Melatonin could act as barrier against SARS-CoV-2 infection

Researchers have suggested using melatonin in a nasal spray to create a protective barrier against SARS-CoV-2 in pre-symptomatic patients.


According to a new study, melatonin synthesised in the lungs could act as a barrier against SARS-CoV-2, preventing expression of genes that encode proteins in cells such as resident macrophages in the nose and pulmonary alveoli and epithelial cells lining the alveoli, all of which are entry points for the virus. The hormone, therefore, would prevent infection of these cells by the virus and inhibit the immune response so that SARS-CoV-2 remains in the respiratory tract for a few days, eventually leaving to find another host.

The discovery by researchers at the University of São Paulo (USP), Brazil, offers the prospect of nasal administration of melatonin, in drops or as a spray, to prevent the disease from developing in pre-symptomatic patients. 

“We showed that melatonin produced in the lung acts as a barrier against SARS-CoV-2, preventing the virus from entering the epithelium, activating the immune system and triggering the production of antibodies,” said Professor Regina Pekelmann Markus, principal investigator for the project. “This action mechanism by pulmonary melatonin must also involve other respiratory viruses such as influenza.”

Previous research from the team showed that in rodents, the hormone, produced at night by the pineal gland in the brain, can be produced in other organs, such as the lungs. In another study also involving rodents, the researchers showed that resident macrophages in the pulmonary airspace absorb (phagocytise) particles of pollution. This aggressive stimulus induces the production of melatonin and other molecules by the macrophages, engulfing the particulate matter in the air breathed in by the animals and stimulating mucous formation, coughing and expectoration to expel the particles from the respiratory tract. When they blocked melatonin synthesis by resident macrophages, the researchers observed that the particles entered the bloodstream and spread throughout the organism, even invading the brain.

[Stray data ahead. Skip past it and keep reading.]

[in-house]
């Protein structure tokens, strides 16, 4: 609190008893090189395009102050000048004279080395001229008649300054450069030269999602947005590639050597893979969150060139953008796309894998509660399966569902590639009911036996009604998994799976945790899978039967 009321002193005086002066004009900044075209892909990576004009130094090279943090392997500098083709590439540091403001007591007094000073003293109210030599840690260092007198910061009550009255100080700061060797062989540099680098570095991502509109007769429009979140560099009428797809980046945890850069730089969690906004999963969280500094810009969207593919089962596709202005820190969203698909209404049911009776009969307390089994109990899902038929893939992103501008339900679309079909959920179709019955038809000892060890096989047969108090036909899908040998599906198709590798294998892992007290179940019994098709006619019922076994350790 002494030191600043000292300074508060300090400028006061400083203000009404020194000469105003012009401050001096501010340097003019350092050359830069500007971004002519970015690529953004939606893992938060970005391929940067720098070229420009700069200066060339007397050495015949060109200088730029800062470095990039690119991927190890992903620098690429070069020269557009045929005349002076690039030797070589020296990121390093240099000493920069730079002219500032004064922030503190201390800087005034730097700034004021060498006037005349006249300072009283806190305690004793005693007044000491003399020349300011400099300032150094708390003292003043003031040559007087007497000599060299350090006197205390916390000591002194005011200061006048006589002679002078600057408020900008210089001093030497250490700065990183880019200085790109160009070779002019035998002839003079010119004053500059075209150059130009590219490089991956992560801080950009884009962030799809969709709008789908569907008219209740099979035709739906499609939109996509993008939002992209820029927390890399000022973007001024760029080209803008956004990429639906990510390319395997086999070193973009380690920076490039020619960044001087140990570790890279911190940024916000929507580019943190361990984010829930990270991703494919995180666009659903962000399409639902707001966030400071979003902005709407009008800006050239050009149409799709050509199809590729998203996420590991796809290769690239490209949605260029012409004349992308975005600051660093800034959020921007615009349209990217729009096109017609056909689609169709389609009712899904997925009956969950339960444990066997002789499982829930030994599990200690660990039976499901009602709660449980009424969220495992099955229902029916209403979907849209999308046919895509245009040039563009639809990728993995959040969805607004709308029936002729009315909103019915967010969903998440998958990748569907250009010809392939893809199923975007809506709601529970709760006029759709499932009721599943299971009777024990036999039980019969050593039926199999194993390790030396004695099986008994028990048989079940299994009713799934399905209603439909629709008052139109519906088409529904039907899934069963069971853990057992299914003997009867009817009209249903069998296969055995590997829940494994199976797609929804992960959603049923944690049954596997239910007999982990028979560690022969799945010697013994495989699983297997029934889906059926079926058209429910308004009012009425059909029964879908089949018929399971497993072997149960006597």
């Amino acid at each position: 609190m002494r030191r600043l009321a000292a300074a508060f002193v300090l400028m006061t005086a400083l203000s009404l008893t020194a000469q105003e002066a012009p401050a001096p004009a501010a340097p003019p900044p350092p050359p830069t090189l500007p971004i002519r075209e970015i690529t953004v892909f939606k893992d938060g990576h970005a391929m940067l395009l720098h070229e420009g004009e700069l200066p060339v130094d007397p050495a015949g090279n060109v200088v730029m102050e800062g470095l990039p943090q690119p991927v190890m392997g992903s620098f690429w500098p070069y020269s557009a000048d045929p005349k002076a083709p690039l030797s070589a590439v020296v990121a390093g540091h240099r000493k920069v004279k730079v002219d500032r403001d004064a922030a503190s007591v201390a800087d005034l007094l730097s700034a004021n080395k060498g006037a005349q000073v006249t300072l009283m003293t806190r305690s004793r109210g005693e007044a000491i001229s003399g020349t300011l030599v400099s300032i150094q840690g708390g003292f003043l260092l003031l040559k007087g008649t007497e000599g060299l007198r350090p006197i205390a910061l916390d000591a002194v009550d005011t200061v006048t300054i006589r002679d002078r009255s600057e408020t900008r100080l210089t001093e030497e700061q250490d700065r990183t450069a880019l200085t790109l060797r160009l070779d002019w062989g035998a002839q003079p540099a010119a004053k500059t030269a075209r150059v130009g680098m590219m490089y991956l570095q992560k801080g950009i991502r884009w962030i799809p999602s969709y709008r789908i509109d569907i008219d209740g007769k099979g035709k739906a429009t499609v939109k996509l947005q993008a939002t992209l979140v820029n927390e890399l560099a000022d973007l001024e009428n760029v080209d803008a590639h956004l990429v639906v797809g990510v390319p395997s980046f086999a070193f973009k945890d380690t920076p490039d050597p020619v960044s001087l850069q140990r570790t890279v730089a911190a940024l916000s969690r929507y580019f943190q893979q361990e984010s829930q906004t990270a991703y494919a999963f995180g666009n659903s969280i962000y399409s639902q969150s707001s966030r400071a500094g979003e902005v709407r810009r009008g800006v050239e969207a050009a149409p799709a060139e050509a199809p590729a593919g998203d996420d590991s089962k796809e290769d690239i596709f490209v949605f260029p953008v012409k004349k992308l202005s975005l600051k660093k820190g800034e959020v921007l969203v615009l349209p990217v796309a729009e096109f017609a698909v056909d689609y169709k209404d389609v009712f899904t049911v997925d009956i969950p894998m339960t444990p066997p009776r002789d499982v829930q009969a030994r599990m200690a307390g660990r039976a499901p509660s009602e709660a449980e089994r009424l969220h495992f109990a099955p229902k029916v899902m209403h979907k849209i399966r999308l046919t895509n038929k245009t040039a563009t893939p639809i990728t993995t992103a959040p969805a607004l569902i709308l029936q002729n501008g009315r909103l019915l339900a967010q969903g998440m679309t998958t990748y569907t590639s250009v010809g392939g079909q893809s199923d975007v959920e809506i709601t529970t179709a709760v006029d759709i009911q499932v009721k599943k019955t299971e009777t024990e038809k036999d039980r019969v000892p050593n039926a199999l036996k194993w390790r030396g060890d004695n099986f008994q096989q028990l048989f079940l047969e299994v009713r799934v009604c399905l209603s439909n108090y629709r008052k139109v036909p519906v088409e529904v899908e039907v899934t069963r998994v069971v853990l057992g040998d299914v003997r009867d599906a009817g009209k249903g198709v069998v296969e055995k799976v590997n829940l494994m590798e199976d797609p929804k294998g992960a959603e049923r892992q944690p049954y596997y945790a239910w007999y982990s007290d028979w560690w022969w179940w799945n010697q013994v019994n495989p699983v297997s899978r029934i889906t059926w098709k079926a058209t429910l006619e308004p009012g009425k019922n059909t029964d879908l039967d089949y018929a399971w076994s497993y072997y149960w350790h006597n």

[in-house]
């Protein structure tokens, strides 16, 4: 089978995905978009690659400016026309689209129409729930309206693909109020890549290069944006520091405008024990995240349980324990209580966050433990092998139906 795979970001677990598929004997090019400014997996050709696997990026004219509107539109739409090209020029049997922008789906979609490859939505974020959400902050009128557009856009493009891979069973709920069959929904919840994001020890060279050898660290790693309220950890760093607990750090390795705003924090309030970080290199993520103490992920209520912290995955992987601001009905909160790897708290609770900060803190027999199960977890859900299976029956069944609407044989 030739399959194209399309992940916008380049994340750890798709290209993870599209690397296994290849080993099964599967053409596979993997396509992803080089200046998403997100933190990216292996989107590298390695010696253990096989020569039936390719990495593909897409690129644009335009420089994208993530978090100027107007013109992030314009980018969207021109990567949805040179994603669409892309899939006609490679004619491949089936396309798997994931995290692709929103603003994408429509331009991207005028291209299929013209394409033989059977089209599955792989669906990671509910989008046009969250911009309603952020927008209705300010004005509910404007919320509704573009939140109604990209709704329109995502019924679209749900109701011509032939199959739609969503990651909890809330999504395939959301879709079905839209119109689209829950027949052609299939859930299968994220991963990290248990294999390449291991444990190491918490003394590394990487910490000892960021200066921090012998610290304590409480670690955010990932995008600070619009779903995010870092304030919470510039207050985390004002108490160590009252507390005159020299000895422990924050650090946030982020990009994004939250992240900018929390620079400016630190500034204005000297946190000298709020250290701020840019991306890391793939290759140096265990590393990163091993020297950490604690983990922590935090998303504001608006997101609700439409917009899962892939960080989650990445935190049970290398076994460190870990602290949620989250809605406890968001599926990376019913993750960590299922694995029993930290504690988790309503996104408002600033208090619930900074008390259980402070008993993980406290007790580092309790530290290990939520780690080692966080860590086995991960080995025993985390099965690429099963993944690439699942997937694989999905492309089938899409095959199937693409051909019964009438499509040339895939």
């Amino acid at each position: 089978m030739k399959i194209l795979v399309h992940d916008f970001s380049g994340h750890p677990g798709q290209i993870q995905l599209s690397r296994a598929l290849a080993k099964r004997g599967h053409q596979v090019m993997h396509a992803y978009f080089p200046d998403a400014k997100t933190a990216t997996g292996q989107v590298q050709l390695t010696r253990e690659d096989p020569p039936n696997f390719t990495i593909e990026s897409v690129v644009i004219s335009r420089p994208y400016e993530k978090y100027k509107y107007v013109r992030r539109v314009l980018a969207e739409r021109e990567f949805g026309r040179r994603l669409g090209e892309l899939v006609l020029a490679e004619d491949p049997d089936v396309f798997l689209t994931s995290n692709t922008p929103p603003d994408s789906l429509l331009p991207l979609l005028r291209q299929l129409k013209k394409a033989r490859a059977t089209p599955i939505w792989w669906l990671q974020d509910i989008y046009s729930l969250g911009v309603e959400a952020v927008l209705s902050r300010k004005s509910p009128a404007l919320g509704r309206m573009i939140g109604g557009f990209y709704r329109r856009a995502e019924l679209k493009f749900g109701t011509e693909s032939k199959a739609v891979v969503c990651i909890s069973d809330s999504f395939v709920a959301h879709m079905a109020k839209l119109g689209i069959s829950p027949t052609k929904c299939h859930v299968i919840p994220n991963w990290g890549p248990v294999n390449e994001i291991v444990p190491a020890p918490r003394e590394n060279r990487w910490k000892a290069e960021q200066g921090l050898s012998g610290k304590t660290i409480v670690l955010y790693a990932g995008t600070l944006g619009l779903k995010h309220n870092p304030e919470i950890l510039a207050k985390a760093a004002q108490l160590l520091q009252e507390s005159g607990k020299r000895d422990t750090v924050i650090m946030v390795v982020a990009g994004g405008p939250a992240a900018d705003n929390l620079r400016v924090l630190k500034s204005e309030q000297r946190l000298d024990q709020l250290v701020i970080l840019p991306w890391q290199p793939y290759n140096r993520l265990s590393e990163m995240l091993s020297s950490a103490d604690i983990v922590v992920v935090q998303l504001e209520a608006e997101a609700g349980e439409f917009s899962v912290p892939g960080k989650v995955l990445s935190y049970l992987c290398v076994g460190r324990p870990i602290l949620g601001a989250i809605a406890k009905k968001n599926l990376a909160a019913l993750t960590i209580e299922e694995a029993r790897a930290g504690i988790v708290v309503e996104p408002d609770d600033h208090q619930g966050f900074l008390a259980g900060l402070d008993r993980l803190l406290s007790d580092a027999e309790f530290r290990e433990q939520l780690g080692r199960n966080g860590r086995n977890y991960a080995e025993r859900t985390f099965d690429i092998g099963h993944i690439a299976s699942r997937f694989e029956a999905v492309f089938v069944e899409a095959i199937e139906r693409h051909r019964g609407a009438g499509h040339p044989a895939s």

The team decided to investigate whether the hormone performed the same function with regard to SARS-CoV-2. “If so, the virus would not be able to bind to the angiotensin-converting enzyme 2 (ACE2) receptor on cells, enter the epithelium and infect the organism,” Markus said.

To test this hypothesis, the researchers analysed 455 genes associated in the literature with COVID-19 comorbidities, interaction between SARS-CoV-2 and human proteins and viral entry points. The genes had been identified in several studies. 

From this group of genes, they selected 212 genes involved in viral cell entry, intracellular traffic, mitochondrial activity and transcription and post-translation processes, to create a physiological signature of COVID-19.

Using RNA sequencing data from a public database, the researchers quantified the level of expression of the 212 COVID-19 signature genes in 288 samples from healthy human lungs.

They then correlated these gene expression levels with a gene index that estimated the capacity of the lungs to synthesise melatonin (MEL-Index) based on their analysis of the lungs in healthy rodents. They found that the lower the index the higher the level of expression of genes that encode proteins for resident macrophages and epithelial cells.

The index also correlated negatively with genes that modify proteins in cell receptor CD147, a viral entry point in macrophages and other immune cells, indicating that normal lung melatonin production may be a natural protector against the virus.

“We found that when MEL-Index was high the entry points for the virus in the lungs were closed and when it was low these ‘doors’ were open. When the doors are shut, the virus wanders around for a time in the pulmonary airspace and then tries to escape in search of another host,” Markus said.

As lung melatonin inhibits transcription of these genes that encode proteins for viral entry point cells, the team say that the application of melatonin directly into the lungs in the form of drops or spray could block the virus. 

The study was published in Melatonin Research

Leave a Reply

Your email address will not be published. Required fields are marked *

This site uses Akismet to reduce spam. Learn how your comment data is processed.